Predictors of criminal offending in a clinical sample of patients diagnosed with schizophrenia: A 6-year follow-up study.

Sune Bo, Ahmad Abu-Akel, Mickey Kongerslev, Erik Simonsen

Research output: Contribution to journalArticlepeer-review


Criminal behavior in schizophrenia has been associated with a number of risk factors including symptoms of schizophrenia, co-occurring personality disorders (PDs), substance abuse, intellectual and cognitive dysfunctions, history of violence, and a number of sociodemographic variables. However, the relative importance and predictive power of these factors when considered simultaneously is understudied. In this 6-year follow-up study, we examined the association of these factors with criminal offending in a sample of 108 patients diagnosed with schizophrenia (80.6% men). The proportion of offenders during the follow-up period was 53.7%. A cox proportional hazards model showed that Facet 3 and Facet 4 of the Hare Psychopathy Checklist–Revised, passive–aggressive PD, narcissistic PD, and Global Assessment Functioning were the only significant predictors of offending when all putative risk factors were considered simultaneously. Results also revealed high predictive accuracy of the total score of the Hare Psychopathy Checklist–Revised for offending. Of all potential predictors considered, personality pathology and specifically the antisocial facet of psychopathy emerged as the main predictor of criminal behavior in patients with schizophrenia. These results underscore the importance of including an assessment of personality pathology, including psychopathy, in the evaluation of risk for violence and crime in schizophrenia.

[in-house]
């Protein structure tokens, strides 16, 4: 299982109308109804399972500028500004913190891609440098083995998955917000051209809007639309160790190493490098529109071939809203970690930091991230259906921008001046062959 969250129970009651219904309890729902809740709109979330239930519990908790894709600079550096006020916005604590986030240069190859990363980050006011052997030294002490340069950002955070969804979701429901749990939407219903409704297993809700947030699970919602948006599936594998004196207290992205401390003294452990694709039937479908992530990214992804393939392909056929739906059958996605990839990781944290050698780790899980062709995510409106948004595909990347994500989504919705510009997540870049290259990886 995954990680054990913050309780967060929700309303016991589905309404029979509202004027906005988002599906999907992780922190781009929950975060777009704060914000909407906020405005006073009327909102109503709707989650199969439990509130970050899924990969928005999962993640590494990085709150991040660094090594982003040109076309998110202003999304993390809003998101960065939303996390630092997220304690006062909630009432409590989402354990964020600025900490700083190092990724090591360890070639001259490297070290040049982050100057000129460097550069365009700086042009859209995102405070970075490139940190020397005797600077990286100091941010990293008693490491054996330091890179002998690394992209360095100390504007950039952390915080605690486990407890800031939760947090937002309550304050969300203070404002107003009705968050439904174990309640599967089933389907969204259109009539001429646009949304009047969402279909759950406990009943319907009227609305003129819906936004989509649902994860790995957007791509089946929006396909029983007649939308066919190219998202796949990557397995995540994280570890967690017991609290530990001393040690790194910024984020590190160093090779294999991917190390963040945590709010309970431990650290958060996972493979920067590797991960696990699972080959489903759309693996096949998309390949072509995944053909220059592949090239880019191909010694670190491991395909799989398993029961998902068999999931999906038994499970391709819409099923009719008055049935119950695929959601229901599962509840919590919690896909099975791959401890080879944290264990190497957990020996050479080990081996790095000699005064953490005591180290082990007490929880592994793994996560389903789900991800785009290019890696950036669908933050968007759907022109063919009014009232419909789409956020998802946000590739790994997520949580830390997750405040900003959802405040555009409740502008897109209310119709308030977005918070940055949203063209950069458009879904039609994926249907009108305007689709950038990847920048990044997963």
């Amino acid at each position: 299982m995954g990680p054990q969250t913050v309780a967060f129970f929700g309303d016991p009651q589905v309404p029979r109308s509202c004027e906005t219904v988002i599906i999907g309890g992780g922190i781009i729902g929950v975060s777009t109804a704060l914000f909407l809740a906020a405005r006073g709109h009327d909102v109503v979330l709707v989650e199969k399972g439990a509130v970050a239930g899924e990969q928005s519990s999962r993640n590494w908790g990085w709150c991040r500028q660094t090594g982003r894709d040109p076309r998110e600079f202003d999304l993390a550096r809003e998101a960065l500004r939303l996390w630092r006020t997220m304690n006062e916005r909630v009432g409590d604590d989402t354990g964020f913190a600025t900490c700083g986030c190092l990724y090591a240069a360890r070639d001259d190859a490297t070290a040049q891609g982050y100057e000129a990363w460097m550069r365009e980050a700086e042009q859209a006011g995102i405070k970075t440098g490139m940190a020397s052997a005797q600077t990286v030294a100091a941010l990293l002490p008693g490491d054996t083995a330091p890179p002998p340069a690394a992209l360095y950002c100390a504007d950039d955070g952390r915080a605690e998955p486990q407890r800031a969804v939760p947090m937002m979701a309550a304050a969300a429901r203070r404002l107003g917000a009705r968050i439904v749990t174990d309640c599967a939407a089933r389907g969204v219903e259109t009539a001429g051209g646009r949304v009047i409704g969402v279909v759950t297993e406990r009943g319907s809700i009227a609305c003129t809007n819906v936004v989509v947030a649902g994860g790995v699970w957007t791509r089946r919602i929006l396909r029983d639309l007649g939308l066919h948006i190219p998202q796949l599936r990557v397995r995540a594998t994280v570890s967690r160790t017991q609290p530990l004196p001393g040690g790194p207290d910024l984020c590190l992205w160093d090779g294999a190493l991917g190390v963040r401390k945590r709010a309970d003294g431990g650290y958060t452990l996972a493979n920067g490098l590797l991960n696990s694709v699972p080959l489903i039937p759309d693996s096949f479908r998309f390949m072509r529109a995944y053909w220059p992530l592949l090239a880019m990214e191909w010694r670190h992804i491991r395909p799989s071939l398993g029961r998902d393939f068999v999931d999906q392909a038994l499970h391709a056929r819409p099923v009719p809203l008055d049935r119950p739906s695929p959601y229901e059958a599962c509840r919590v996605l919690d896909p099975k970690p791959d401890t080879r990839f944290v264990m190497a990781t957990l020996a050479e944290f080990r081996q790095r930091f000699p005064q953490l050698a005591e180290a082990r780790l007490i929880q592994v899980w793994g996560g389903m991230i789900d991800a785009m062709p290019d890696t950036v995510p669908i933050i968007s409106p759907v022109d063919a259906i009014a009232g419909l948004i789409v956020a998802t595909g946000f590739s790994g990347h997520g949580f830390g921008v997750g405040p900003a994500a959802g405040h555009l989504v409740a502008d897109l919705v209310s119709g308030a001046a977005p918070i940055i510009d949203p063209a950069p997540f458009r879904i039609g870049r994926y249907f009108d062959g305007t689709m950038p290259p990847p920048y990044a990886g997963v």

Original languageEnglish
Pages (from-to)216-227
Number of pages12
JournalPersonality Disorders: Theory, Research, and Treatment
Issue number3
StatePublished - 2021
Externally publishedYes

Bibliographical note

Publisher Copyright:
© 2020 American Psychological Association


  • personality disorder
  • predictive validity
  • psychopathy
  • psychosis
  • violence
  • Antisocial Personality Disorder/epidemiology
  • Follow-Up Studies
  • Humans
  • Criminals
  • Male
  • Schizophrenia/epidemiology
  • Crime
  • Female

ASJC Scopus subject areas

  • Psychiatry and Mental health
  • Clinical Psychology


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